When the swim season began, my 11-year-old daughter, Elizabeth, and I cut a deal. She would go to practice three times a week and try really hard and have a lot of fun, and I wouldn’t make her compete in the swim meets.
Elizabeth does not like swim meets. She gets horribly nervous but not because she wants to win. She doesn’t want to win. She doesn’t expect to win. She doesn’t care if she wins.
Her nerves stem from the possibility that she will do something horribly wrong and let everyone down. The day of a meet, she would be scared all day. She would be scared as the meet began and scared throughout the meet. Afterward, when her mother and I asked, “Did you have a good time?” she would say, no, she did not.
Elizabeth started to talk about quitting swimming, which broke my heart because she loves swimming. So I came up with the deal, and she readily agreed.
Recently, Elizabeth’s team announced a special swim night: Members 11 and older would swim a timed 50 meters in all four strokes and then have pizza. It wasn’t exactly a meet, because it would involve only team members. That was my view. Elizabeth countered that it absolutely was a meet because there would be races and timers and so on. We needed a good contract lawyer. None was available. I told Elizabeth I really wanted her to go. She fought back furiously but finally agreed.
When the day of the special swim night arrived, Elizabeth was nervous. When we got to the pool, she became even more nervous. She was probably the youngest person there and shorter by at least a foot than most of the other kids. She panicked. She spent all her time by my side, shivering.
Her first race was the 50-meter freestyle. For the first time in competition, she used a swim turn. That was really cool to watch, and she flipped very well. But she missed the wall. She had to go back and touch the wall, so that hurt her time.
She swam her backstroke and breaststroke without incident. It wasn’t fun for her; I could see that. The older kids didn’t really notice her. She didn’t have any chance to win a medal. You always hear in sports that the butterflies go away after a while, but Elizabeth’s butterflies just kept flapping.
Then it was time for the T-shirt relay, which works like this: One person from each relay team puts on a T-shirt, a pair of socks, and a swim cap; swims 50 meters; and gets out of the pool. She takes off the clothes and puts them on the next person, who then swims 50 meters. This continues until everyone on the team has completed a lap.
For some unknown reason, Elizabeth’s relay team chose her to swim the anchor leg. They worked out a Cirque du Soleil move to get the T-shirt off one swimmer and onto the next one. It didn’t always work, but it was always entertaining. By the last leg, Elizabeth’s team had built up a moderate lead. Then it was Elizabeth’s turn to swim.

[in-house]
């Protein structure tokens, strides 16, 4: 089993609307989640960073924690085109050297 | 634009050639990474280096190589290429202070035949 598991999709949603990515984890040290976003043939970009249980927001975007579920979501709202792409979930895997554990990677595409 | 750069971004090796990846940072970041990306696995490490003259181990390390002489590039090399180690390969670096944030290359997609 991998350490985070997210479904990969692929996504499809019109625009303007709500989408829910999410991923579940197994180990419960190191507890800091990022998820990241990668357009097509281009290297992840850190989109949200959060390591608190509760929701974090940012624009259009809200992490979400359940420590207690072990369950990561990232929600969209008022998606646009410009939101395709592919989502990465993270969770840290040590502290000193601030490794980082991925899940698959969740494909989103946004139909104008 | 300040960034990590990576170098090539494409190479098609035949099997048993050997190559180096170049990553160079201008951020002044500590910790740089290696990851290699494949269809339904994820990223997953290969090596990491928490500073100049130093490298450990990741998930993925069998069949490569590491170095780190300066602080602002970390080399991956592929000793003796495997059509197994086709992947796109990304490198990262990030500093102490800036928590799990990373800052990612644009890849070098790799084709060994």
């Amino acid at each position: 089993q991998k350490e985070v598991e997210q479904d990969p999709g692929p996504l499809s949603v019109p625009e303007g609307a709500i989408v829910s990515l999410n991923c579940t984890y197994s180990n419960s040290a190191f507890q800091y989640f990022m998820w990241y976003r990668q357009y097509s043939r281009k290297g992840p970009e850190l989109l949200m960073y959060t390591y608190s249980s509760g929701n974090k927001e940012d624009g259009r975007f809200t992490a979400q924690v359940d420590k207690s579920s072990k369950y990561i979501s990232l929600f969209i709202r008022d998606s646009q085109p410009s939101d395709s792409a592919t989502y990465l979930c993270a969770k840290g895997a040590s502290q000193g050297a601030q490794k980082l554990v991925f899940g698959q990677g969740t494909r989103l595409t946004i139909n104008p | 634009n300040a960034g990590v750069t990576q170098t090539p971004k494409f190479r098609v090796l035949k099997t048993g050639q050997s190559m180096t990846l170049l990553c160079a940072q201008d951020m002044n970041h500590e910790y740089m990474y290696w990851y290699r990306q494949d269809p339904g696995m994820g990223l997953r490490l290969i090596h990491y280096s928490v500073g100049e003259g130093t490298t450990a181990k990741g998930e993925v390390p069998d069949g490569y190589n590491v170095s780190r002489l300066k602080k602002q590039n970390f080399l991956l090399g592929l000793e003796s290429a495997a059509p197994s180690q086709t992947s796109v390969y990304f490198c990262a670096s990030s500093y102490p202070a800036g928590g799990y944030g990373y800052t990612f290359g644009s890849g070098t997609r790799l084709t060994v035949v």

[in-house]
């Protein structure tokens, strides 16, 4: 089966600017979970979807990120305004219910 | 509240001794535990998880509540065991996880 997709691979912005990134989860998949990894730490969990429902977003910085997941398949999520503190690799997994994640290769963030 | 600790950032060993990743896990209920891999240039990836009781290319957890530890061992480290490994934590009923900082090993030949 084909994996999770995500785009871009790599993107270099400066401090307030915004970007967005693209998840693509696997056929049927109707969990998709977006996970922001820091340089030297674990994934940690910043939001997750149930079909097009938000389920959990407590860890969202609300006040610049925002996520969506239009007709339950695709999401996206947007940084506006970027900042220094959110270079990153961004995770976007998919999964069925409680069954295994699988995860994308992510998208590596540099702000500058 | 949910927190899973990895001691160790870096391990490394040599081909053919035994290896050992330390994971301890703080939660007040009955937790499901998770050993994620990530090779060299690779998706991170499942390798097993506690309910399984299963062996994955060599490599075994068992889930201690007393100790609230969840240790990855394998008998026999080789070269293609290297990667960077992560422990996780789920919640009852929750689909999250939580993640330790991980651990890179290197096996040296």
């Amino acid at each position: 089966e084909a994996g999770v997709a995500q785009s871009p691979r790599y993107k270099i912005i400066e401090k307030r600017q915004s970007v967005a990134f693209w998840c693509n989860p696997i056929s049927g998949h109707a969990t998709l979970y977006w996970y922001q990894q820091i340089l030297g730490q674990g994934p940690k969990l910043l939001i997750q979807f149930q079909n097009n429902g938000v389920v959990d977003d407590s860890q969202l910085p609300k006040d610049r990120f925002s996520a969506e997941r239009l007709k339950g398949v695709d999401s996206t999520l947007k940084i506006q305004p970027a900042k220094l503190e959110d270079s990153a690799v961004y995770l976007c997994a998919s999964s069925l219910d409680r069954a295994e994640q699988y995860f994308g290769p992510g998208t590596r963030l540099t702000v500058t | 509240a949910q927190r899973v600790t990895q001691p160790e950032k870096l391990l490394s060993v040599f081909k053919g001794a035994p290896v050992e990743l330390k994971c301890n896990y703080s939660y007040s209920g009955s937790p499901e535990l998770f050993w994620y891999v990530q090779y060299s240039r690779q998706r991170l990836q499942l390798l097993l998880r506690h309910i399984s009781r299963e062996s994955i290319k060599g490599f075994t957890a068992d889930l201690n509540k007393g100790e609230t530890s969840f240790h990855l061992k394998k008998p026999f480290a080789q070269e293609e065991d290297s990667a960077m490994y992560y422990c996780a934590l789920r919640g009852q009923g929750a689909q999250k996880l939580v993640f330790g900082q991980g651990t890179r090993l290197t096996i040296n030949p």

It was rather extraordinary to watch the team try to dress her in socks and a T-shirt. By that point, all tactics were out the window; everyone was pulling and yanking to get her inside the shirt and to get those socks on. And then she was off. She seemed to swim faster in the T-shirt and socks than she did when she wasn’t wearing them.
Approaching the halfway mark, she was still in the lead. Then somebody noticed that one of Elizabeth’s socks had fallen off and was floating in the pool. “She has to get that sock on before the end of the race,” a swimming official (or maybe it was just some guy) told Elizabeth’s team, “or you will be disqualified.”
Everybody on her team started screaming, “Elizabeth! Elizabeth! Stop! Get the sock!” But she couldn’t hear them. One of her teammates jumped in the water, grabbed the sock, and threw it at Elizabeth. She still didn’t notice. She was in the zone. She made the turn and started her last 25 meters.
“Elizabeth!” They yelled, even louder. She still didn’t hear them. (As her father, I could relate.) Meanwhile, a girl in lane two was gaining on Elizabeth. It was time for desperate measures. A girl on my daughter’s team jumped in the pool, grabbed the sock, and swam after Elizabeth. She grabbed Elizabeth’s foot. “You have to put the sock on,” the girl screamed. Elizabeth treaded water while her teammate put on the sock.
By now, the girl in lane two was about to pass Elizabeth. With the sock finally on, Elizabeth swam her heart out for the last 15 meters. It was close. But Elizabeth beat the other girl to the wall for the victory.
There was much celebration and joy. Hugs. High fives. Cheers. And, for a few minutes, Elizabeth was the hero. It was completely unexpected and completely ridiculous and completely pointless. But she was the hero.
On the ride home, she relived her moment of glory again and again. She talked about how scared she was when someone grabbed her foot and how funny it was when she was sloshing to the finish and how great the night was. She told me that if the T-shirt relay was an Olympic event—and she is quite sure it should be—her team would win the gold medal. I told her that in my professional opinion, she was absolutely right.
Twice named the best sports columnist in America by the Associated Press, Joe Posnanski is the national columnist for NBC Sports.